The Great Plague ended as a result of a combination of the Great Fire of London in 1666 and the colder autumn weather of that same year. While the fire helped kill off some of the plague vectors, ultimately it was the colder temperatures which ended the Great Plague.
The Great Plague was a severe outbreak of the bubonic plague which occurred in London, England, from 1665 to 1666. The bubonic plague, also known as the "Black Death," had been present in Europe for centuries, and is thought to have originated from East Asia, possibly China.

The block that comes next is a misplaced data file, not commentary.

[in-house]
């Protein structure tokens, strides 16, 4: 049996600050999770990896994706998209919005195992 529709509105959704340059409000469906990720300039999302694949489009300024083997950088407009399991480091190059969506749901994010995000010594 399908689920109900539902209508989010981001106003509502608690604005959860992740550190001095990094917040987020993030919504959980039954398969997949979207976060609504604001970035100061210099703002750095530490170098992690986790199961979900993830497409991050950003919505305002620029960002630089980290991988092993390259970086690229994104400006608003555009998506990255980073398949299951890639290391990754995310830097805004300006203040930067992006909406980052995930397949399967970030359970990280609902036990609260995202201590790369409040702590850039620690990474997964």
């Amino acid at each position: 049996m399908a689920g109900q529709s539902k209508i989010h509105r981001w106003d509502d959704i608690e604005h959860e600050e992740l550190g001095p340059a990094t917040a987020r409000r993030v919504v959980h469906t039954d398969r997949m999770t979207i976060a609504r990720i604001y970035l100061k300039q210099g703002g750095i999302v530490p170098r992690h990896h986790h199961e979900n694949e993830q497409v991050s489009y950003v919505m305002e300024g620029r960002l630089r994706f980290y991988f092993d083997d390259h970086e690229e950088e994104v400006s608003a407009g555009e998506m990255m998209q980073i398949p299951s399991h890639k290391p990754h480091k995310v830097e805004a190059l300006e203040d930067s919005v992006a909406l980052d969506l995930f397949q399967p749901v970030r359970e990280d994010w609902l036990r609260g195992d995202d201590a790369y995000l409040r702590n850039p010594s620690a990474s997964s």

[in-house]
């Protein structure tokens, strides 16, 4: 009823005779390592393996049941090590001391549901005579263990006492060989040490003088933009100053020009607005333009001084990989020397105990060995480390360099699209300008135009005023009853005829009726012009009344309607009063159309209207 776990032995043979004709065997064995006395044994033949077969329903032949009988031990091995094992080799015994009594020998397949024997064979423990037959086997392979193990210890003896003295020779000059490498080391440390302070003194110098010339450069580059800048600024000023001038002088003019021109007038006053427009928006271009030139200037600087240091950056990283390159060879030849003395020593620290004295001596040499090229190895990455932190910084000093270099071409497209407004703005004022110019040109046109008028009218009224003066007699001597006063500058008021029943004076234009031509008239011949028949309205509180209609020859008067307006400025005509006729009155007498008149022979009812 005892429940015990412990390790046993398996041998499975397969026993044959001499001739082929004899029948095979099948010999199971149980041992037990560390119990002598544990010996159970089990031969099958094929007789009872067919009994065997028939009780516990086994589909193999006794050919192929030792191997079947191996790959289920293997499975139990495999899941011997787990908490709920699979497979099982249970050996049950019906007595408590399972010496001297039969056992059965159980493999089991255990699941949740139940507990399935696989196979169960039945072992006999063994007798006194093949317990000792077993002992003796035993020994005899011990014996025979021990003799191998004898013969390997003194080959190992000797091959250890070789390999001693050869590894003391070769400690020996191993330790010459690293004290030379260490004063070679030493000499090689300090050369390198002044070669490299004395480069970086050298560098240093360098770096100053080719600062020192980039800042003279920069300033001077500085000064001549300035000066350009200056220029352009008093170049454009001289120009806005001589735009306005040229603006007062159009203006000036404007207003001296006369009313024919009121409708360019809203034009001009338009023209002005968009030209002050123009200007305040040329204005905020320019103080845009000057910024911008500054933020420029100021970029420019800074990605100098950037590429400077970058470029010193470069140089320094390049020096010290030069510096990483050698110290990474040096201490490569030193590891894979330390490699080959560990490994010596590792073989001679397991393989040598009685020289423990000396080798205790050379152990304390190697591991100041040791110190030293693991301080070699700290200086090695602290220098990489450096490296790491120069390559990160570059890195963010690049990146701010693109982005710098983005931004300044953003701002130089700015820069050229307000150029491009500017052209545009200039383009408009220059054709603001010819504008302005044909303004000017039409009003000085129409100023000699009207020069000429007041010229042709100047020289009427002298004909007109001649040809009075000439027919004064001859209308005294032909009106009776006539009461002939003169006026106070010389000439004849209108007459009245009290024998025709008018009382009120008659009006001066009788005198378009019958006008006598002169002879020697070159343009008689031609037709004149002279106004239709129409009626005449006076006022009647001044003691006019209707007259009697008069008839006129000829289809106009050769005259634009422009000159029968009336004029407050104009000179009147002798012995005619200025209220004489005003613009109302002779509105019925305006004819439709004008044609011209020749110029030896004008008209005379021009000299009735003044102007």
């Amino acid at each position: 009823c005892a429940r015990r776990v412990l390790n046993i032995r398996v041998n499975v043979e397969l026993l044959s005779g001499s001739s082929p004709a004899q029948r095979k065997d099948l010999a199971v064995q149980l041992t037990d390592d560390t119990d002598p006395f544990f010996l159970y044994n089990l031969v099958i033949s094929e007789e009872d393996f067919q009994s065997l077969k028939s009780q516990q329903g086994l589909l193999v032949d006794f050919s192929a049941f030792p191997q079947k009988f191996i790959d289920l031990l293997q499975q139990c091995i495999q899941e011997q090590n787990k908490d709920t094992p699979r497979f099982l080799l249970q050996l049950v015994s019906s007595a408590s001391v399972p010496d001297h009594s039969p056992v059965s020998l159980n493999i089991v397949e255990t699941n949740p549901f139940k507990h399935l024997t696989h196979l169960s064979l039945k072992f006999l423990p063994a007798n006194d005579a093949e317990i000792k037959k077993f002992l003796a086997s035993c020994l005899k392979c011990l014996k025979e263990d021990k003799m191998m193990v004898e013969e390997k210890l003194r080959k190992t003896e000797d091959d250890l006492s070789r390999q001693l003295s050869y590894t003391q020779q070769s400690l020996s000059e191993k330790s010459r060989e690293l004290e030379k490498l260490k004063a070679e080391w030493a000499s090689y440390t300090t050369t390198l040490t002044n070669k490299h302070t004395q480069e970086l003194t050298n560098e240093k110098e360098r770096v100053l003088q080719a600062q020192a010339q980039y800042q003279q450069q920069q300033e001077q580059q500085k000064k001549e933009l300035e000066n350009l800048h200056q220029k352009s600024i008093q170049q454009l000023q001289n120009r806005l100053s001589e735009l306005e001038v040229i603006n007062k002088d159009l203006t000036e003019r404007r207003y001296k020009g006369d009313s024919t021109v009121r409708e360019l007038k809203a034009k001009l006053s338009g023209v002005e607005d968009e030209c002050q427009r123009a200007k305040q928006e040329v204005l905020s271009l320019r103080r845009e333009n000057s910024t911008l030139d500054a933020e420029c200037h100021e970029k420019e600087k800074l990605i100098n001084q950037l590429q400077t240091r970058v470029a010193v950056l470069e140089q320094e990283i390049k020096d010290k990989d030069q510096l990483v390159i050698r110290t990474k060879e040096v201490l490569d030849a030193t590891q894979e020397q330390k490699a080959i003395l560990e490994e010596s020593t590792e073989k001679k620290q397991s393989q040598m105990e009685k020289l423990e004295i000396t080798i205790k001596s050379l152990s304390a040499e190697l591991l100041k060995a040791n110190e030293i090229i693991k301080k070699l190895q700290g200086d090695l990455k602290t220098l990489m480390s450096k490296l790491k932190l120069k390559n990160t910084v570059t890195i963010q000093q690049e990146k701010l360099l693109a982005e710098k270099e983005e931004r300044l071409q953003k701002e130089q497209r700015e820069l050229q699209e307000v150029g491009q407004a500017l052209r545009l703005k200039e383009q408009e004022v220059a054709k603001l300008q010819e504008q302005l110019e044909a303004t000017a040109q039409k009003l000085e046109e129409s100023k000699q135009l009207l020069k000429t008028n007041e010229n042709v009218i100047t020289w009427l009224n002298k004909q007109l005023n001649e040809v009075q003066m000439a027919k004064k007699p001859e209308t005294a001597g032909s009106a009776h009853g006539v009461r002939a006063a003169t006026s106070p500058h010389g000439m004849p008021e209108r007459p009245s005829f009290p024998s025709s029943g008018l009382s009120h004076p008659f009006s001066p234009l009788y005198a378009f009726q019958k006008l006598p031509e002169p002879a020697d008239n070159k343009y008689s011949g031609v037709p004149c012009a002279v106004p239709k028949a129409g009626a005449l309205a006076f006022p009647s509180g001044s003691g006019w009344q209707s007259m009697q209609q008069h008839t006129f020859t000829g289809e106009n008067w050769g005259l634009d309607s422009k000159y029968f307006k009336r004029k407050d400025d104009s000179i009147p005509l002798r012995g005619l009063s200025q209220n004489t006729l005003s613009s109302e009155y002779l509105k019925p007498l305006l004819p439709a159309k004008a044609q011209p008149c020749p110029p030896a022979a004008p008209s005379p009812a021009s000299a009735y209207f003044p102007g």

The bubonic plague caused swollen glands and black patches on the body, as well as vomiting and migraines. The plague was so severe that once a member of a household became infected, the entire family was considered doomed to die and a red cross was painted on the infected house. The bodies of those who were killed by the disease were transported out of the city and buried in mass graves.
While it is a common misconception that the Great Fire was the sole cause of the end of the Great Plague, cases of the disease were already on the decline during the time of the fire, and new cases still appeared afterward.